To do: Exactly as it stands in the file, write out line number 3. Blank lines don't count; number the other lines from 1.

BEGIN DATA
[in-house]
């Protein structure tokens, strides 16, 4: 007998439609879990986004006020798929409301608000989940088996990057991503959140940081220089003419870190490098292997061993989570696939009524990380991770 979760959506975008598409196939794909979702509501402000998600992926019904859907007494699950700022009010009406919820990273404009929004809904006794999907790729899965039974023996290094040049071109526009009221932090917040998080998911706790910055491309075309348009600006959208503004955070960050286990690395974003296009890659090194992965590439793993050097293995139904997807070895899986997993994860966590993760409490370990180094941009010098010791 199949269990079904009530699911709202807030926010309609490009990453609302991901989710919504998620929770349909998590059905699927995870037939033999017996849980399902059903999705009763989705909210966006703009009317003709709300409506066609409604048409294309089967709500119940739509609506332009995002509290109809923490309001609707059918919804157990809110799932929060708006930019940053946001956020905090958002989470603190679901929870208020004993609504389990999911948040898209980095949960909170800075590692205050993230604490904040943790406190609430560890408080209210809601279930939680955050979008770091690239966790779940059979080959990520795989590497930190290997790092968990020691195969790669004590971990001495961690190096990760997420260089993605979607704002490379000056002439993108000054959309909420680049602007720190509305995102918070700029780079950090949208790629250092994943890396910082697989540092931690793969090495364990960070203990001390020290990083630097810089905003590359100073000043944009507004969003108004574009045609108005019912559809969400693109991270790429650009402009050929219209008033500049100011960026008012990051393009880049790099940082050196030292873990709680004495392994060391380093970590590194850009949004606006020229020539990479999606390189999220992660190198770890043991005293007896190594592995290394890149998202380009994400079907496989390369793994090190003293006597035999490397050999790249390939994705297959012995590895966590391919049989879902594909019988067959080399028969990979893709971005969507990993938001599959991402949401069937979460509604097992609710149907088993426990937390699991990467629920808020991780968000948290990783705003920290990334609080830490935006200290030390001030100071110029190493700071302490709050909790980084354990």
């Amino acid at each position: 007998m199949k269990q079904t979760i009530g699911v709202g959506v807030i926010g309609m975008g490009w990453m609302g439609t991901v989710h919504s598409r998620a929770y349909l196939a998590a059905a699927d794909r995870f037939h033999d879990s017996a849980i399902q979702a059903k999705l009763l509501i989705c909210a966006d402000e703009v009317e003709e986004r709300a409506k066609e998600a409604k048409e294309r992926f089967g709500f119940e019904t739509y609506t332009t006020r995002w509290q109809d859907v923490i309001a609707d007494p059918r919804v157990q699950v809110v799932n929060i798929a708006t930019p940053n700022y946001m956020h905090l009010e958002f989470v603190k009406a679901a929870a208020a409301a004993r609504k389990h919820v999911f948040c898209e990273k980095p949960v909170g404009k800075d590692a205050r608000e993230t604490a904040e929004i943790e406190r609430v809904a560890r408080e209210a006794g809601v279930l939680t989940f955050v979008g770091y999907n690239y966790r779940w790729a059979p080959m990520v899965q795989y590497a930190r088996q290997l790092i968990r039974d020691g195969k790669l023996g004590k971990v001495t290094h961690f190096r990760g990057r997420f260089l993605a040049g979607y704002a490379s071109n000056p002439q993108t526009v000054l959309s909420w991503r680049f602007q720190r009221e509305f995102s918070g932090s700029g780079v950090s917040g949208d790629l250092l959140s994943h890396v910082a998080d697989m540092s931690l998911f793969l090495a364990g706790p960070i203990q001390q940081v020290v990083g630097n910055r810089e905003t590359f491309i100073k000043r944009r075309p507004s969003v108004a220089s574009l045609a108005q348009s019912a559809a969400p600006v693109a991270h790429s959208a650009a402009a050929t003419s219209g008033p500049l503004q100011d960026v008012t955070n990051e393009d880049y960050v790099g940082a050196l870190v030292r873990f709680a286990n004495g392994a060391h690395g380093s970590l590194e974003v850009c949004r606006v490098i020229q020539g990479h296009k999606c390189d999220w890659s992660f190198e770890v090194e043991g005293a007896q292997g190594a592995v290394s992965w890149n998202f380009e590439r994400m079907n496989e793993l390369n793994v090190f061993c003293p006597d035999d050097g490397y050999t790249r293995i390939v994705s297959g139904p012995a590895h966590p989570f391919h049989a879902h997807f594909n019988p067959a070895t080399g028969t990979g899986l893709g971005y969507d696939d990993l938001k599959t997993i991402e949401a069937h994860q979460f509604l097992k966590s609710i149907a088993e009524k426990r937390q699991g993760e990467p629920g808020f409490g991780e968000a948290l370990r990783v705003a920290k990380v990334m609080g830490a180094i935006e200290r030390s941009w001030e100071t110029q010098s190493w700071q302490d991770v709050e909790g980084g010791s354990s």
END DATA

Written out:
């Amino acid at each position: 007998m199949k269990q079904t979760i009530g699911v709202g959506v807030i926010g309609m975008g490009w990453m609302g439609t991901v989710h919504s598409r998620a929770y349909l196939a998590a059905a699927d794909r995870f037939h033999d879990s017996a849980i399902q979702a059903k999705l009763l509501i989705c909210a966006d402000e703009v009317e003709e986004r709300a409506k066609e998600a409604k048409e294309r992926f089967g709500f119940e019904t739509y609506t332009t006020r995002w509290q109809d859907v923490i309001a609707d007494p059918r919804v157990q699950v809110v799932n929060i798929a708006t930019p940053n700022y946001m956020h905090l009010e958002f989470v603190k009406a679901a929870a208020a409301a004993r609504k389990h919820v999911f948040c898209e990273k980095p949960v909170g404009k800075d590692a205050r608000e993230t604490a904040e929004i943790e406190r609430v809904a560890r408080e209210a006794g809601v279930l939680t989940f955050v979008g770091y999907n690239y966790r779940w790729a059979p080959m990520v899965q795989y590497a930190r088996q290997l790092i968990r039974d020691g195969k790669l023996g004590k971990v001495t290094h961690f190096r990760g990057r997420f260089l993605a040049g979607y704002a490379s071109n000056p002439q993108t526009v000054l959309s909420w991503r680049f602007q720190r009221e509305f995102s918070g932090s700029g780079v950090s917040g949208d790629l250092l959140s994943h890396v910082a998080d697989m540092s931690l998911f793969l090495a364990g706790p960070i203990q001390q940081v020290v990083g630097n910055r810089e905003t590359f491309i100073k000043r944009r075309p507004s969003v108004a220089s574009l045609a108005q348009s019912a559809a969400p600006v693109a991270h790429s959208a650009a402009a050929t003419s219209g008033p500049l503004q100011d960026v008012t955070n990051e393009d880049y960050v790099g940082a050196l870190v030292r873990f709680a286990n004495g392994a060391h690395g380093s970590l590194e974003v850009c949004r606006v490098i020229q020539g990479h296009k999606c390189d999220w890659s992660f190198e770890v090194e043991g005293a007896q292997g190594a592995v290394s992965w890149n998202f380009e590439r994400m079907n496989e793993l390369n793994v090190f061993c003293p006597d035999d050097g490397y050999t790249r293995i390939v994705s297959g139904p012995a590895h966590p989570f391919h049989a879902h997807f594909n019988p067959a070895t080399g028969t990979g899986l893709g971005y969507d696939d990993l938001k599959t997993i991402e949401a069937h994860q979460f509604l097992k966590s609710i149907a088993e009524k426990r937390q699991g993760e990467p629920g808020f409490g991780e968000a948290l370990r990783v705003a920290k990380v990334m609080g830490a180094i935006e200290r030390s941009w001030e100071t110029q010098s190493w700071q302490d991770v709050e909790g980084g010791s354990s």